Background: Malaria is one of the important infectious blood diseases caused by the protozoan parasite of the genus Plasmodium and transmitted by female Anopheles mosquito bites. A malaria elimination plan is currently being followed in Hormozgan Province. The robust malaria surveillance system with appropriate active case findings, especially asymptomatic cases, plays an important role in the malaria elimination program. Objectives: The main objectives of this research were to determine the presence and prevalence of asymptomatic malaria cases and monitor asymptomatic parasitic reservoirs in Jask District, Hormozgan Province. Methods: This cross-sectional study aimed to evaluate and monitor asymptomatic cases in the Jask District. The purpose and stages of the study were explained to all participants/parents, and written informed consent was obtained. A total of 230 asymptomatic residents (124 females and 86 males) were randomly selected, and their blood samples (3 mL) were taken to assess Plasmodium infection using microscopic, RDT, and molecular (18ssrRNA) methods. Results: Of the 230 studied cases, 54.8% were females, and 454.2% were males. The age range was four to 65 years old, and the mean age was 24.5. None of the diagnostic methods, including the microscopic, serological, and molecular techniques, could find asymptomatic malaria cases in the study area. Conclusions: It can be concluded that Malaria Elimination Program is feasible in the Jask Region irrespective of asymptomatic parasitic reservoirs. The results also emphasize a robust and efficient malaria surveillance system to diagnose and treat positive cases and monitor treated cases successfully. Ongoing and continuous studies are recommended in the high-risk malarious area of Hormozgan Province to monitor asymptomatic cases of malaria.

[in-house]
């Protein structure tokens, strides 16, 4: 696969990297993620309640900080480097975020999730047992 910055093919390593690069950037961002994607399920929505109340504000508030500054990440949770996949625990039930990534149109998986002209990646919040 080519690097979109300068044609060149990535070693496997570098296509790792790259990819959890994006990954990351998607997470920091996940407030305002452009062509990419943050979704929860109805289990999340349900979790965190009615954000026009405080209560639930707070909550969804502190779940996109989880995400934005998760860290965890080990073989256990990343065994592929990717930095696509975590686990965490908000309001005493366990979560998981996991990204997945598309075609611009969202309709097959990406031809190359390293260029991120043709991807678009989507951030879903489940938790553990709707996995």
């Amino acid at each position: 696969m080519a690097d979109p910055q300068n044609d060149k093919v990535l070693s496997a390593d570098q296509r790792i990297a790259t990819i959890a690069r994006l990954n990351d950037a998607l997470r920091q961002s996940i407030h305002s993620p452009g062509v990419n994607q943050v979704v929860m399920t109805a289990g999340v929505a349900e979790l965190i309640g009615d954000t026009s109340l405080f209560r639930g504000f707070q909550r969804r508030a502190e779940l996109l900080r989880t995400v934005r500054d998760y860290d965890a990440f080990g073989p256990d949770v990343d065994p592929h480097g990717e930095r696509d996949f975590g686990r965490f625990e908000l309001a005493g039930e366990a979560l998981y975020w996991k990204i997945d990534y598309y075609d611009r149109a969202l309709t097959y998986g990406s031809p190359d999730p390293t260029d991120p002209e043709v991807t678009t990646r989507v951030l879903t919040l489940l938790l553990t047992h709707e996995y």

Archives of Clinical Infectious Diseases, Volume 16; https://doi.org/10.5812/archcid.101092
Background: Pyrazinamide is one of the most important first-line medications for the treatment of tuberculosis and an alternative intake for MDR-TB and XDR-TB patients. Objectives: The purpose of this study was to evaluate resistance to pyrazinamide in the isolates resistant to the Mycobacterium tuberculosis drug in patients in the city of Isfahan. Methods: In this study, the drug susceptibility test was performed with pyrazinamide using the proportion method and PZA assay on 47 isolates resistant to Mycobacterium tuberculosis. Then, the mutations of the pncA and rpsA genes of the isolates resistant to pyrazinamide were evaluated by the sequencing method. Results: According to the proportion method, 19 cases were resistant to pyrazinamide, 16 of which had mutations in their pncA and rpsA genes. Besides, five new mutations were recorded, and three isolates lacked mutations in the mentioned genes. Conclusions: Pyrazinamide resistance is high in MDR-TB and INH mono-resistant isolates. Therefore, evaluating the susceptibility to pyrazinamide in patients with MDR-TB before the initiation of treatment with pyrazinamide is considered essential.